Shouldn’t we be more excited about the discoveries we’ve made FROM SCRIPTURE as we checked their teaching rather than giving recognition to a man?


 The big danger is the lack of personal involvement with scripture and the lack of trust in the Holy Spirit. The danger is that people put ALL their trust in the scholarship of others instead of in the Spirit and scripture; reading commentaries and study bible notes and assuming they’ve been studying the Bible.

 Christians need to be freed from the idea that scripture is beyond their understanding and therefore they will need someone to interpret and explain it to them. That attitude is a major problem across the “church”, from the mainline traditional denominations through to Charismatic/Pentecostal groups. Man’s teaching is exalted and placed entirely in the hands of a “qualified” elite. Traditional churches promote a seminary education as the requirement for ministers, charismatics look to people they see as specially “anointed”.

 The poor average man-in-the pew is encouraged to be dependent upon the appointed or anointed “minister” instead of being encouraged and taught to search the scriptures for themselves, with the Holy Spirit being ignored altogether.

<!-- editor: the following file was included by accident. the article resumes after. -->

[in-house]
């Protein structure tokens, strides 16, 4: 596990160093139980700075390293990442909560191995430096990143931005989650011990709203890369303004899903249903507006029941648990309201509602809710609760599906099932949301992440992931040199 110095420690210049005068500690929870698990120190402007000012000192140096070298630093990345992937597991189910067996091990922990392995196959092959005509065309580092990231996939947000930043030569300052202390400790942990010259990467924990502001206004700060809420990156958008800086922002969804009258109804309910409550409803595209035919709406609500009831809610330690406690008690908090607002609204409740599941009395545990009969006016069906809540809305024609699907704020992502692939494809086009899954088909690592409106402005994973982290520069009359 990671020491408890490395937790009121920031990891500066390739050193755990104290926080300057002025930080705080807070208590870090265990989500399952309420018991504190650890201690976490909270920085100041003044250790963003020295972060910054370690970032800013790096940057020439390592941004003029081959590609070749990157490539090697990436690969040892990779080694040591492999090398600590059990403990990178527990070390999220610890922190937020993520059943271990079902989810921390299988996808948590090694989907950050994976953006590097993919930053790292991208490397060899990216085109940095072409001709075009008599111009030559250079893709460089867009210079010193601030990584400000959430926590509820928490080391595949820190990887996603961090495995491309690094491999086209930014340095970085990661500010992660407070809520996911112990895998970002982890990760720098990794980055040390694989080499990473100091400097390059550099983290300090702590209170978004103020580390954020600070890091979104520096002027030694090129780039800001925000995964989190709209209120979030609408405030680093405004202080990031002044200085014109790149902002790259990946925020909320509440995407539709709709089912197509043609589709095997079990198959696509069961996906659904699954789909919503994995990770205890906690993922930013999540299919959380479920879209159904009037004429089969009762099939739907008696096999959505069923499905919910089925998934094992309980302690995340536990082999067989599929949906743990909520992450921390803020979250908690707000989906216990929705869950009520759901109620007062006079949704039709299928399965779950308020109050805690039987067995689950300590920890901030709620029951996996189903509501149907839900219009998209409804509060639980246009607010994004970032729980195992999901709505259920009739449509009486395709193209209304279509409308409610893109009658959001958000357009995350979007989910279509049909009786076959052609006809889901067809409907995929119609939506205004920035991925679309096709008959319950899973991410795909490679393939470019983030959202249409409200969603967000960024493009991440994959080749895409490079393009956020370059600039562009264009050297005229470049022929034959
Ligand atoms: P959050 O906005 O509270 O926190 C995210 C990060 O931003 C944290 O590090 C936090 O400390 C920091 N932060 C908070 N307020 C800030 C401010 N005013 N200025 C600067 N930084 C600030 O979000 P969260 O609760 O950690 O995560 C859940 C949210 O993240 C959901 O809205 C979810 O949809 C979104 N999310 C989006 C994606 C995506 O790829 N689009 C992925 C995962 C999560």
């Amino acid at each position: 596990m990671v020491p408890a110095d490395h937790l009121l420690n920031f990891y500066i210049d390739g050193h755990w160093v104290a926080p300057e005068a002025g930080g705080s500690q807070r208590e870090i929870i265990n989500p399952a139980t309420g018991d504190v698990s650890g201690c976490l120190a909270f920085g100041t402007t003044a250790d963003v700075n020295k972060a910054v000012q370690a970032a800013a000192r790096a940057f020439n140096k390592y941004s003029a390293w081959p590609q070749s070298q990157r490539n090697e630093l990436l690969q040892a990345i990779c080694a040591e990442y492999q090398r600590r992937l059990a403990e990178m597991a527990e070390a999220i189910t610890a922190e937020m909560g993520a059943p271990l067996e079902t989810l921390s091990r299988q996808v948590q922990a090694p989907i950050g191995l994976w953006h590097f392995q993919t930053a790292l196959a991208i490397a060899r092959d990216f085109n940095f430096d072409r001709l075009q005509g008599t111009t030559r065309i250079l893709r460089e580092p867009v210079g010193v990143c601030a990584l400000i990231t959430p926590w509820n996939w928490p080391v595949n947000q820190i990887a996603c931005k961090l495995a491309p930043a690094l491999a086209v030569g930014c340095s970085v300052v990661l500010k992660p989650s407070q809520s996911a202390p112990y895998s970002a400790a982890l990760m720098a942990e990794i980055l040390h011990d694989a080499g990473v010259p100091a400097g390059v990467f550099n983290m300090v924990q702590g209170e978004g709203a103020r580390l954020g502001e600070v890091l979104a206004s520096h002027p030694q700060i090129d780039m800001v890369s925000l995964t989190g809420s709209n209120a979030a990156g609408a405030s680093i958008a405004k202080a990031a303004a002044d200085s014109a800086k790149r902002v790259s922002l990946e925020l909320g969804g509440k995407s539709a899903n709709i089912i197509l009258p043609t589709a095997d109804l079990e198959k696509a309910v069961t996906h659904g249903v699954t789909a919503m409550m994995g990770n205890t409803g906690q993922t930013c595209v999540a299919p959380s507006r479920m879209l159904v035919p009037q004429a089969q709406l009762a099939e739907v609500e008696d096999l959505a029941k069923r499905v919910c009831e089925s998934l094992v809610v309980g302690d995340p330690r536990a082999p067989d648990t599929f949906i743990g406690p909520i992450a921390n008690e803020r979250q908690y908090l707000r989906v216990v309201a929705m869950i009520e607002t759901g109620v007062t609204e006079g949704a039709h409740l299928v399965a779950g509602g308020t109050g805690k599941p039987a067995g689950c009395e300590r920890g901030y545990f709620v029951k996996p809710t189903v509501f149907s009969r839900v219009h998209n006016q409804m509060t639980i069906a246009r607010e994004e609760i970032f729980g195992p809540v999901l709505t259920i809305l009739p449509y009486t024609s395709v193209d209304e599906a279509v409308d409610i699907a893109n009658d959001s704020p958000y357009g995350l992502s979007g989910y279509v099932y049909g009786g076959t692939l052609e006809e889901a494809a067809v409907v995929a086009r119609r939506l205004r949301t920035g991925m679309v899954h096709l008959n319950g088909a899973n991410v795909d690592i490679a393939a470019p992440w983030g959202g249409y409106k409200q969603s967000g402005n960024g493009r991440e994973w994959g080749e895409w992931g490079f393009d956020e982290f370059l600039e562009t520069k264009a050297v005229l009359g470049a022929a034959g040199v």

You Are Being Warned

The following was posted in the comments section of my post “Clearly Some Don’t Want To Understand”.



Just in case it’s overlooked, being in such an out of the way place, I’ll post the following statement, (made against me) so people can consider its warning. Although after the warning I will point out the serious inaccuracy near the beginning.


FOLKS WHO ARE READING THIS “Please wake up. This man basically with one or two days or weeks of exceptions, hasn’t even attended church for 25 years and he’s trying to be your Christian spiritual guide. This man will lead you right into the abyss if you don’t smarten up and see the deception. Just read the mocking self-righteous tone he exhibits in all his writings. If any of you readers have actually stopped attending church because of the man’s writings, I strongly implore you to delete this man’s blog from your bookmarks immediately, and find yourself a good Christian church and join it and begin worshipping the Lord in a church setting and fellowshipping A.S.A.P!! As your final proof, just review the remarks he makes, both on this blog, and follow the link to Derek Leman’s blog at the top of this page and read the comments he made there. And finally, let this man’s final remarks to my comments here be your guide as to whether he is a real Christian or not. God be with you.